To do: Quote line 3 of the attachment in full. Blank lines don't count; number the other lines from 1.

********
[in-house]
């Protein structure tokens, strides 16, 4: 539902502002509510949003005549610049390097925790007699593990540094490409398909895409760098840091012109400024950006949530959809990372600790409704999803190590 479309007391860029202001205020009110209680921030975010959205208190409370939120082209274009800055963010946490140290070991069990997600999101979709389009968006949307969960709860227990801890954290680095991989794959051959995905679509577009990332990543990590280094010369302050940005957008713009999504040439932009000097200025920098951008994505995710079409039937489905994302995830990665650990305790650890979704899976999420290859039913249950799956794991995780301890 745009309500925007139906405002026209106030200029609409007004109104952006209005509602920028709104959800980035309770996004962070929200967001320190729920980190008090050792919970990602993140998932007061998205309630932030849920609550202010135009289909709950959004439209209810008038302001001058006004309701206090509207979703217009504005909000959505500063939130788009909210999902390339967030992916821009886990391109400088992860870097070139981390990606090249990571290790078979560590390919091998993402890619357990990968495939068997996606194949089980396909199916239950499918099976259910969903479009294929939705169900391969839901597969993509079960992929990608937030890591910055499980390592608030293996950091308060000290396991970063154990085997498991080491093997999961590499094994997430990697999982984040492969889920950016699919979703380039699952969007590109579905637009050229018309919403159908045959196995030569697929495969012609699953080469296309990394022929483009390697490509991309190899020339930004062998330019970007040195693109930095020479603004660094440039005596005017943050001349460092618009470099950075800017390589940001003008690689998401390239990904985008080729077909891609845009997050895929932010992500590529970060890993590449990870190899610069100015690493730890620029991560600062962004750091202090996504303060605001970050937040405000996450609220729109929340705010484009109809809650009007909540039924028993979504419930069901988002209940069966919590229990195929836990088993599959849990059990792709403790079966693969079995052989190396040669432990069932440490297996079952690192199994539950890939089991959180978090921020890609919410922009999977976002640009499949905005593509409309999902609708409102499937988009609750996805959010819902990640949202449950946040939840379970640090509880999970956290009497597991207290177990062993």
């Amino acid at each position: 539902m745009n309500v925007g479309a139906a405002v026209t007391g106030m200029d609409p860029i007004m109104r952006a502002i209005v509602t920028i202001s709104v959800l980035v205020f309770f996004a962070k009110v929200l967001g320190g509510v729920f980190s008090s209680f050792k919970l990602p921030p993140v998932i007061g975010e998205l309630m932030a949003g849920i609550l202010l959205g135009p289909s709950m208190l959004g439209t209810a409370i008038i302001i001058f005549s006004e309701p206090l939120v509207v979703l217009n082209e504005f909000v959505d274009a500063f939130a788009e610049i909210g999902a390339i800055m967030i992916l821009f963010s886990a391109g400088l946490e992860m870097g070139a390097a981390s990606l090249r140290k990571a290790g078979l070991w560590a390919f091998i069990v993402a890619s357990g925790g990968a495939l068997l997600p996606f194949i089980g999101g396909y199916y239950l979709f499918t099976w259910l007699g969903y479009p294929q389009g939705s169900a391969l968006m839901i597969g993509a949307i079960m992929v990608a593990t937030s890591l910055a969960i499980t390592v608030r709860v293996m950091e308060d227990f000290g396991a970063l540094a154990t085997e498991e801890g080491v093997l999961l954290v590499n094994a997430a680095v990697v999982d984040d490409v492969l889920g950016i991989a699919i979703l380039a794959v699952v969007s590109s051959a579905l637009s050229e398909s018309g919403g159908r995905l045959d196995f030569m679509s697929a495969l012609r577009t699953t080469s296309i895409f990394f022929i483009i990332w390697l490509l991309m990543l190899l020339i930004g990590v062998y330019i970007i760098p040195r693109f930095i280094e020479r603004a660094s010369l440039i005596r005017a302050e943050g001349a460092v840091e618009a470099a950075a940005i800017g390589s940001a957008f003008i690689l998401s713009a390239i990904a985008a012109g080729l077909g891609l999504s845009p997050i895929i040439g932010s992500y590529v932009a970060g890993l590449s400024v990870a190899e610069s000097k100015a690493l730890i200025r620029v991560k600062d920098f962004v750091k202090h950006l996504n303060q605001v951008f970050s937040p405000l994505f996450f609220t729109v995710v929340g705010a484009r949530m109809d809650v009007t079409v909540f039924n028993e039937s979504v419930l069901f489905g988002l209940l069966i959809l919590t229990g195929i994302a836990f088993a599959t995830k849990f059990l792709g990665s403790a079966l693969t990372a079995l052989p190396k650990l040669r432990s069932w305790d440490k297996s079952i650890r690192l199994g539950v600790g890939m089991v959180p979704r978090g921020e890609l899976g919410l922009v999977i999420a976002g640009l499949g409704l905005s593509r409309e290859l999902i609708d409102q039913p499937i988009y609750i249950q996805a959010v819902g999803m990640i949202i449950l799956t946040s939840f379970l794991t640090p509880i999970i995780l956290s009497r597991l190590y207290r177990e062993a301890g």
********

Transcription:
């Amino acid at each position: 539902m745009n309500v925007g479309a139906a405002v026209t007391g106030m200029d609409p860029i007004m109104r952006a502002i209005v509602t920028i202001s709104v959800l980035v205020f309770f996004a962070k009110v929200l967001g320190g509510v729920f980190s008090s209680f050792k919970l990602p921030p993140v998932i007061g975010e998205l309630m932030a949003g849920i609550l202010l959205g135009p289909s709950m208190l959004g439209t209810a409370i008038i302001i001058f005549s006004e309701p206090l939120v509207v979703l217009n082209e504005f909000v959505d274009a500063f939130a788009e610049i909210g999902a390339i800055m967030i992916l821009f963010s886990a391109g400088l946490e992860m870097g070139a390097a981390s990606l090249r140290k990571a290790g078979l070991w560590a390919f091998i069990v993402a890619s357990g925790g990968a495939l068997l997600p996606f194949i089980g999101g396909y199916y239950l979709f499918t099976w259910l007699g969903y479009p294929q389009g939705s169900a391969l968006m839901i597969g993509a949307i079960m992929v990608a593990t937030s890591l910055a969960i499980t390592v608030r709860v293996m950091e308060d227990f000290g396991a970063l540094a154990t085997e498991e801890g080491v093997l999961l954290v590499n094994a997430a680095v990697v999982d984040d490409v492969l889920g950016i991989a699919i979703l380039a794959v699952v969007s590109s051959a579905l637009s050229e398909s018309g919403g159908r995905l045959d196995f030569m679509s697929a495969l012609r577009t699953t080469s296309i895409f990394f022929i483009i990332w390697l490509l991309m990543l190899l020339i930004g990590v062998y330019i970007i760098p040195r693109f930095i280094e020479r603004a660094s010369l440039i005596r005017a302050e943050g001349a460092v840091e618009a470099a950075a940005i800017g390589s940001a957008f003008i690689l998401s713009a390239i990904a985008a012109g080729l077909g891609l999504s845009p997050i895929i040439g932010s992500y590529v932009a970060g890993l590449s400024v990870a190899e610069s000097k100015a690493l730890i200025r620029v991560k600062d920098f962004v750091k202090h950006l996504n303060q605001v951008f970050s937040p405000l994505f996450f609220t729109v995710v929340g705010a484009r949530m109809d809650v009007t079409v909540f039924n028993e039937s979504v419930l069901f489905g988002l209940l069966i959809l919590t229990g195929i994302a836990f088993a599959t995830k849990f059990l792709g990665s403790a079966l693969t990372a079995l052989p190396k650990l040669r432990s069932w305790d440490k297996s079952i650890r690192l199994g539950v600790g890939m089991v959180p979704r978090g921020e890609l899976g919410l922009v999977i999420a976002g640009l499949g409704l905005s593509r409309e290859l999902i609708d409102q039913p499937i988009y609750i249950q996805a959010v819902g999803m990640i949202i449950l799956t946040s939840f379970l794991t640090p509880i999970i995780l956290s009497r597991l190590y207290r177990e062993a301890g």